After a time in the darkness on the island dawn broke and I felt a little happier but we were still marooned on a desert island with no signs of rescue. I tried to send text messages to loved ones but there was no network coverage. I grew a little despondent.

After a few hours we saw a yacht mast over the North West side of the island and Kim and Esteban went to raise help as the rescue yacht was not coming to our aid either due to the rocks or it had spotted us and was just sheltering in the lee of the island on the east side. They came across sinking sand up to their waist and had to return. I was so disheartened. I offered to hike around the island the long way over rocks and coral. Richard came with me and we made it after nearly an hour. It was hard work over the volcanic terrain. I was so elated to see the rescue yacht in the distance but I was disheartened to see it sailing away. We rushed to take off our life jackets and frantically waved them in the air to attract attention. The Dream Yacht Charters boat eventually raised a dinghy and returned to us but couldn’t get close due to the rocks and waves crashing on the rocky shore. Richard dived in off the rocks to the German rescue dingy (their German skipper had heard our mayday and he woke all his crewmates to carry out the rescue).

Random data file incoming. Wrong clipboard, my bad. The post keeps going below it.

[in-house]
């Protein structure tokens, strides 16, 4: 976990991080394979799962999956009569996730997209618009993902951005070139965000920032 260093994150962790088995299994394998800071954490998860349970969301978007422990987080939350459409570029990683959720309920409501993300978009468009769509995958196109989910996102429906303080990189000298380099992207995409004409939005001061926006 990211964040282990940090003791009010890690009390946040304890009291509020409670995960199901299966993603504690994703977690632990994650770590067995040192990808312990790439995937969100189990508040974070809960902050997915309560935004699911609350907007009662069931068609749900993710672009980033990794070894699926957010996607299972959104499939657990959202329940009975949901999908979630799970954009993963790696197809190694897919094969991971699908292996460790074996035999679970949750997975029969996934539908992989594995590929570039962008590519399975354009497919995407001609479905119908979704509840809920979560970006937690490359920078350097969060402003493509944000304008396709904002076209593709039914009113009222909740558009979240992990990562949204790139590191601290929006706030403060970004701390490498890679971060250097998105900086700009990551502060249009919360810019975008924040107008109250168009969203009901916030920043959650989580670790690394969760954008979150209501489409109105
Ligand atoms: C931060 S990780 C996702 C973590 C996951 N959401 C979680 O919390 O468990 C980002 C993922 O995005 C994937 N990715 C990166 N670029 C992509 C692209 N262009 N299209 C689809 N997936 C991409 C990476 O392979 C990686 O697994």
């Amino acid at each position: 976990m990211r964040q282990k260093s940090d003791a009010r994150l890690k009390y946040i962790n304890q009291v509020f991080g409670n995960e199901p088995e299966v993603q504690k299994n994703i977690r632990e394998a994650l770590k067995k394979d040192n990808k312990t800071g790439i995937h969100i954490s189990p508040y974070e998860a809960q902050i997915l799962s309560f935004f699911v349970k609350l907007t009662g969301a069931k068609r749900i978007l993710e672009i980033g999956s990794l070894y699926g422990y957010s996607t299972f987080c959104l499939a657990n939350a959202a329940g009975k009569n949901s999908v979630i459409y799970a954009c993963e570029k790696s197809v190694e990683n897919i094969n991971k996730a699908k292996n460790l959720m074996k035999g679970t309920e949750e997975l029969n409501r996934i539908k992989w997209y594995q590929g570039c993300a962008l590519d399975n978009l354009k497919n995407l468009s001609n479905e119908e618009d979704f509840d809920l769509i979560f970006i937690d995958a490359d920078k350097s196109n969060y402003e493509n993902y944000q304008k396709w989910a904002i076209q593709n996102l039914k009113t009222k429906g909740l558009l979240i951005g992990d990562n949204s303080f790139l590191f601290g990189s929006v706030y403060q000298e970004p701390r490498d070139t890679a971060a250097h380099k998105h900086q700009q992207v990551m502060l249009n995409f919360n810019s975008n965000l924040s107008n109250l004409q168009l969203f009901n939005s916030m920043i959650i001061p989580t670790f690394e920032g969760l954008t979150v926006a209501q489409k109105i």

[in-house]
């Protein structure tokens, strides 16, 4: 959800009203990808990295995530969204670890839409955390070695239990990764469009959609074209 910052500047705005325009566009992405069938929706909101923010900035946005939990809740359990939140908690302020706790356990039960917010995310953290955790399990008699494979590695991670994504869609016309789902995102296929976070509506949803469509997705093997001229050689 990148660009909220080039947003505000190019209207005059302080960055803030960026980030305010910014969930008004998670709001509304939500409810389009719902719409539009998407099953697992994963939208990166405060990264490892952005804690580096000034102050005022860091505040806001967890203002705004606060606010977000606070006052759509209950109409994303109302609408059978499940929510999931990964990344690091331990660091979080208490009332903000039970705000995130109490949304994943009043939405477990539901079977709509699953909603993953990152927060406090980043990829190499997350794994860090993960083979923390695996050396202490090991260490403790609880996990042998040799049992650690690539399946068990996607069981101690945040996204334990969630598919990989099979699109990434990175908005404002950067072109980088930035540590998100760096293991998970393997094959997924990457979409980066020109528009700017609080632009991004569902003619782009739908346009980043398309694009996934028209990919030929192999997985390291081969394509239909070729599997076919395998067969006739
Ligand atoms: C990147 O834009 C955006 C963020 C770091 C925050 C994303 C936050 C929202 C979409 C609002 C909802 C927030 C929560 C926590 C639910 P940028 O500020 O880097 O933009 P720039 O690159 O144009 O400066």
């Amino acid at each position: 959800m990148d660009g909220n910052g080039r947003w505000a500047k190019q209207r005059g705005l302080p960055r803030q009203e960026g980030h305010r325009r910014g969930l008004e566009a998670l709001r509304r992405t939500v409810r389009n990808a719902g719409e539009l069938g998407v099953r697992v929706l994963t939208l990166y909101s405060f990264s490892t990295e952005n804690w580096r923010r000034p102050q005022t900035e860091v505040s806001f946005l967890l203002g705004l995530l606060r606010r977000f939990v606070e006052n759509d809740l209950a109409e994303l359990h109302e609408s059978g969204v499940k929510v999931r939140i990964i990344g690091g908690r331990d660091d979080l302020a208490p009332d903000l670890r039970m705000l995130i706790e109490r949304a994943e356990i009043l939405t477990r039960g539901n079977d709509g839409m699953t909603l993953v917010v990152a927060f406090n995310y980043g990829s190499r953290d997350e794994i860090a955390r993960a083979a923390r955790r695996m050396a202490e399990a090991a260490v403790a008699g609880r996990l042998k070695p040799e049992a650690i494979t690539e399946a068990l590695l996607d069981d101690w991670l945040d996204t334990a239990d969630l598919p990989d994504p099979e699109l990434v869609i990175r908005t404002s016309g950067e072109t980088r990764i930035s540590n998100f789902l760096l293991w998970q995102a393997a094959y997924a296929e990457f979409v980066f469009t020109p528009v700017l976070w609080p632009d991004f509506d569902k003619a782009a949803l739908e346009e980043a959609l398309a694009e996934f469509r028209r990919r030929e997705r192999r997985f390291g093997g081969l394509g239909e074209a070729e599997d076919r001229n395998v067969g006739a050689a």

Richard swam to the German rescue operation in their dinghy. They didn't speak English but the catamaran they took him to were very welcoming and served freshly baked bread - very good as he hadn't eaten since our earlier lunch and been sick a lot in the late evening.

I was hesitant to swim in the choppy waves, but after they returned to the yacht with Richard I waited for water and made the return journey to the shipwreck camp where we all hiked to our rescue boat.  They followed me back with all the bags we could carry to the lee shore where another Dream Yacht Charters catamaran was then waiting for us manned by Austrians who had been eating an early breakfast ready for their fishing trip. It had taken both boats 1.5 to 2hrs to reach us. Everyone was elated. On board safely, I looked at Ana and we both hugged tightly and sobbed for the first time as we were so relieved it was all over. 10hrs after our Mayday the Police yacht turned up at the catamaran with a doctor and nurse to attend to any casualties as they believed Richard had been bitten by a shark in his swim to the dinghy, but it was a false alarm and not so excitingly his cuts were due to coral, cacti and bushes on the island.

We all thought how important it was that we had each other for support, and that everybody behaved bravely, selflessly, calmly, and caring for the others during the incident, and what a huge difference it made to the (happy) outcome. Chris said our presence of mind, determination, and calmness were unimpeachable and central to a successful outcome.

We couldn't believe how calm we had all been through all the dramas and that at some point we thought we were going to die. The evacuation by Chris had gone well and he managed to get us all off the stricken boat safely with no broken bones.

February 2013: Written by Lynda Watts (spokesperson for the team that included WCoMC’s Freeman, Richard Stewart, and WCoMC friend and [along with Richard] a member of the WCoMC Royalist Regatta entry, Chris Lait.